Adobe and Microsoft are wasting my time

Without any real appreciation of just how complex it must be to release an operating system (with all the inherent backwards compatibility issues that WILL surface) or to create software that is hard to pirate yet easy for legitimate users to have fair use of – let me simply say that Adobe and Microsoft have wasted a week of my life.

I speak of my recent Vista install (which has gone TERRIBLY) and my subsequent migration (well trial migration at this stage) to CS3.

First of all, if you’re planning on upgrading to Vista – I’d highly recommend upgrading only if you’ve got relatively new hardware to run it on. By this I mean hardware that the manufacturers are still willing to support with driver releases. Turns out my beloved NForce 2 motherboard is no longer supported by Nvidia and so I’ve got a few issues with Vista talking to my hardware. Seems Nvidia are at the core of my issues, with their ForceWare drivers for the graphics card still leaving a lot to be desired. And where the hell has nView gone! I have to rely on third party software just to run different wallpapers on different screens. Come on Nvidia or Mircrosoft, get your sh!t together on the dual screen front already!

Further to this, the graphics architecture changes in the OS itself prevent me from using my laptop as a third screen. Maxivista (the software I use to do this) isn’t compatible with Vista (despite Vista being in the name!)…. yet.

My keybard and mouse are now no longer supported (kiss the extra function keys goodbye), my webcam won’t work and my VoIP software crackles and splutters, probably due to an incorrect audio driver being installed on the system.

So I’ve basically spent the last week turning a perfectly fine (commercialy viable) computer into one that is far from where it needs to be.

And the reason for this pain? Well I want to get CS3 of course! Yep, all this just so I could install CS3 (which doesn’t work on Windows 2000).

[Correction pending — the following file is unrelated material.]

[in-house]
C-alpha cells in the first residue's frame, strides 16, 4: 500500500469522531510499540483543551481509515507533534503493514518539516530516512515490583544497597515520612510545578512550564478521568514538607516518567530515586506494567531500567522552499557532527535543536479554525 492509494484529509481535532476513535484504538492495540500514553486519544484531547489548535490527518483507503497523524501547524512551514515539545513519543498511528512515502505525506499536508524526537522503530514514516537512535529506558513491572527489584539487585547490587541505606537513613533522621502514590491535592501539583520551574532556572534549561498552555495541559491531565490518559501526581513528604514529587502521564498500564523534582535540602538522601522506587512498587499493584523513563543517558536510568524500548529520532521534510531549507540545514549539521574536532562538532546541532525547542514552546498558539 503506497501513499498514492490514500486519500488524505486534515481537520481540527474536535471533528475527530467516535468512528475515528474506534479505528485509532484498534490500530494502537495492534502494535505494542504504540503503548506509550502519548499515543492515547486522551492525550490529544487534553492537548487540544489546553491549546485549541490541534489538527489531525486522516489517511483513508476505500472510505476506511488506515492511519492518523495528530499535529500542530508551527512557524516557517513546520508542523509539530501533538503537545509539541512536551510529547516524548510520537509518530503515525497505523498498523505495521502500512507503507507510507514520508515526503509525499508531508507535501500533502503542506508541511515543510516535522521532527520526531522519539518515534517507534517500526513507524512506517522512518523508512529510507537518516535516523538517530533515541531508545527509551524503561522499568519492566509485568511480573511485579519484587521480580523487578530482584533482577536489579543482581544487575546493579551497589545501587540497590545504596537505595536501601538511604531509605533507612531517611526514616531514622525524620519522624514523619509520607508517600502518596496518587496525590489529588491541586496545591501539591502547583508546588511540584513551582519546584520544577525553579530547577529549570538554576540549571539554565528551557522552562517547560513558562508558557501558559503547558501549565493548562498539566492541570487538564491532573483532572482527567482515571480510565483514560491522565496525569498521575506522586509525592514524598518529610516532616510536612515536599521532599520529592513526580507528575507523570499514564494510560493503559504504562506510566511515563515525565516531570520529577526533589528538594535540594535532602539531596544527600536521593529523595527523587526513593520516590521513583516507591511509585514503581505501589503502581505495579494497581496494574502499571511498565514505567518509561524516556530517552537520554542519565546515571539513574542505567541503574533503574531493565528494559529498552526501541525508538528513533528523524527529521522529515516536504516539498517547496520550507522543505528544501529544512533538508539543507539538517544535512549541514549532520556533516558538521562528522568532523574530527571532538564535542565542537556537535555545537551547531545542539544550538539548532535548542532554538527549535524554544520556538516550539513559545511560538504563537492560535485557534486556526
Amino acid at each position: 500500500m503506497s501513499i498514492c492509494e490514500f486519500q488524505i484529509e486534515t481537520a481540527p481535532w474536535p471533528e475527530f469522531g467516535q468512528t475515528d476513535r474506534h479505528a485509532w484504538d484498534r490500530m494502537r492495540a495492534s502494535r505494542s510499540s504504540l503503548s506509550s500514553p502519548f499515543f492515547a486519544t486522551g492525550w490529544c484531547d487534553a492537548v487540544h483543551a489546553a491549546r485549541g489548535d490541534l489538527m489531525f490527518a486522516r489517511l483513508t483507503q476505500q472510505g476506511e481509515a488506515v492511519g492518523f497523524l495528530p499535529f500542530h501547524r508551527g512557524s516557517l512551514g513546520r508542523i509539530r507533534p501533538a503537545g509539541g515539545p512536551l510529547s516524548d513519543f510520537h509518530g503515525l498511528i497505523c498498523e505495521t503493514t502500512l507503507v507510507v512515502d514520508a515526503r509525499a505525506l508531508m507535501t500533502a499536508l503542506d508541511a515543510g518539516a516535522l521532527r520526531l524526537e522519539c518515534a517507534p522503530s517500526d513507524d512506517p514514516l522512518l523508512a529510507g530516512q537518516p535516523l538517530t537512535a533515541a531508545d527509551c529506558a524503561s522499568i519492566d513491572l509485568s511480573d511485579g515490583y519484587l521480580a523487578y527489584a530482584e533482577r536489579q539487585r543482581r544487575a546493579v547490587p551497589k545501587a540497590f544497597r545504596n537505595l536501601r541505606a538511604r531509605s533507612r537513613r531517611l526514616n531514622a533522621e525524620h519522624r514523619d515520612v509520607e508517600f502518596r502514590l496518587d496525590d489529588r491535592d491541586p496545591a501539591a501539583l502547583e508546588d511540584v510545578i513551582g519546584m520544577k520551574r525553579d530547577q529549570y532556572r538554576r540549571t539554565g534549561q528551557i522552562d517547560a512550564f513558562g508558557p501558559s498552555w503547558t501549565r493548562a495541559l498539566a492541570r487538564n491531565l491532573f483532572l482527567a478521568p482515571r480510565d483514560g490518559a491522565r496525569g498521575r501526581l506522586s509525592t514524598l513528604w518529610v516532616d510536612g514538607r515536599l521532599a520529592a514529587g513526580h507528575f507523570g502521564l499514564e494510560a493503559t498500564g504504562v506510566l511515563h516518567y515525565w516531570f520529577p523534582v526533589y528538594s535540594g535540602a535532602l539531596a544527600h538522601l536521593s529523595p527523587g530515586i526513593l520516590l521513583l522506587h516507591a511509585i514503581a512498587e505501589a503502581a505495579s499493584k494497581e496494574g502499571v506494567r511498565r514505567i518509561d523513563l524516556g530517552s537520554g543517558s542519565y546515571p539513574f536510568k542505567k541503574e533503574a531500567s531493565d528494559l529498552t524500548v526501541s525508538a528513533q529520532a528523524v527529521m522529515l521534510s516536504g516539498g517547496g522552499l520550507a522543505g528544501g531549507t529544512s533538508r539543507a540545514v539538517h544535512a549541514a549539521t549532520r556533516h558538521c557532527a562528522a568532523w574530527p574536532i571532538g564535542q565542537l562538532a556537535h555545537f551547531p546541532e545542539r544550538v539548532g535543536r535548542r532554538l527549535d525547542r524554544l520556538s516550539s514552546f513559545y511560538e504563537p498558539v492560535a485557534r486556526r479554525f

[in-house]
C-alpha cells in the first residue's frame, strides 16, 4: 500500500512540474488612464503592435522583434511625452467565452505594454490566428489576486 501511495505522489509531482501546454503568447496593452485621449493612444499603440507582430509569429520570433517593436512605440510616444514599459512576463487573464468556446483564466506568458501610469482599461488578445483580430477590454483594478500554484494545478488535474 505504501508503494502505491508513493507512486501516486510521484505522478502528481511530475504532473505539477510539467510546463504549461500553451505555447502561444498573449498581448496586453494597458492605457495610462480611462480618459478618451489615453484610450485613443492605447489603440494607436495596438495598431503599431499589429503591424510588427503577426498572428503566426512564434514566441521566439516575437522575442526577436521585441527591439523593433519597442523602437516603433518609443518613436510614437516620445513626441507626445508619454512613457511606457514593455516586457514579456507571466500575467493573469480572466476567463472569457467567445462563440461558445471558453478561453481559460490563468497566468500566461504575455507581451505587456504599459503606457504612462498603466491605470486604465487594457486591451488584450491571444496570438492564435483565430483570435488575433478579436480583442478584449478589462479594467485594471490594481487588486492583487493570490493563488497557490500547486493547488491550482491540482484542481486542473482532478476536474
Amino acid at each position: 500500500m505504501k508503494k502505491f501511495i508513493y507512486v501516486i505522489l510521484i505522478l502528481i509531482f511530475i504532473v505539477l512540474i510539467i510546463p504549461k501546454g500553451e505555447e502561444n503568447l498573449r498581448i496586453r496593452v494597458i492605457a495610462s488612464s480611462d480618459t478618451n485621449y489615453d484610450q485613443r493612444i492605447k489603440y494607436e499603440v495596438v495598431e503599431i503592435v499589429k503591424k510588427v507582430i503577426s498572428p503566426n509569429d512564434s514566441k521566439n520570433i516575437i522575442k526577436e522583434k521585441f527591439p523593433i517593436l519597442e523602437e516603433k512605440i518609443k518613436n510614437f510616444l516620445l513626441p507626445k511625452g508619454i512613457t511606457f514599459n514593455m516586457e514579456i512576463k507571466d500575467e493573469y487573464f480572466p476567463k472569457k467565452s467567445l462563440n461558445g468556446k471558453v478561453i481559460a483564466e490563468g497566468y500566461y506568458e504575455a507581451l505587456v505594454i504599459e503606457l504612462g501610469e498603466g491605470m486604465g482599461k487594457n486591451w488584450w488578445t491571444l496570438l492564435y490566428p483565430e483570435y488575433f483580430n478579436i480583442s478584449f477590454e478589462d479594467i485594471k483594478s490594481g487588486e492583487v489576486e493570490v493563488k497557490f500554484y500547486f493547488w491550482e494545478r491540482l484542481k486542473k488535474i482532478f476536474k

But I’m not quite ready to put my money on the line and buy CS3. I was hoping to get my 30 days trial out of it, and get the software towards the end of this period. Looks like all the system restores and bios fiddling I’ve been doing has put an abrubt stop to that. Over the weekend I tried to load up Fireworks, only to see the “Trial Expired” screen…. wtf!? But I’ve still got 25 days of trial left I thought… loaded up Flash… same thing!!! So looks like I’ve now got to load up my old Adobe/Macromedia software so I can actually do some work today!

I feel like knocking up an invoice and sending it to Bill and Bruce for the last week of farnakling I’ve had to endure.

Fingers crossed things will get better… if not I’m pulling the pin and getting a Mac. And I think that’s a serious thing for the powers that be at Microsoft. When long time PC supporters and once staunch defenders of everything PC are jumping ship, I imagine those users with less “feeling” for their computer will be marching into Apple’s camp in droves.

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14 comments on “Adobe and Microsoft are wasting my time
  1. marshall says:

    well, since it’s not your faul just use crack for remaining 25 days ;)

  2. Tony Fendall says:

    Windows 2000?!?! Were you really using such an old OS?

    In that case, I’m not suprised that your handware had driver issues :)

  3. TJ Downes says:

    I’d not say your issues had anything to do with MS or Adobe. Microsoft publishes an extensive HQL for their operating systems which accurately identifies what hardware is supported for the platform. Additionally vendors generally certify hardware for the OS. Proper research could have saved you a week of frustration.

  4. Jason says:

    @marshall – hehe, it’s crossed my mind ;-)

    @Tony – yep, Windows 2000 – come on man, it’s only 7 years old! My OS was 7 years old, but my hardware is only about 3.

    @TJ – I’d say considering they’re the ones selling and coding the software that it actually does have a fair bit to do with them. Hindsight’s a wonderful thing and I’d definitely take a different tack with my research if I was starting the process over again. I can asure you that not a single puchase gets made without copious amounts of time frittered away looking at every angle and every conceivable pro and con. Obviously in this case, googling “a7n8x vista drivers” may have helped somewhat, but the fact remains I am not ready to upgrade my rig just yet (and there’s a few reasons for this, money, travel later in the year). I am hoping that some of the drivers that are no longer maintained will get a once only update for Vista – there are a LOT of people out there whinging and moaning on Nvidia’s and Logitechs forums asking for support… let’s hope the company’s are listening.

  5. Shan says:

    I was surprised when some of the CS3 suite wasn’t supported on 2003 Server. How lame.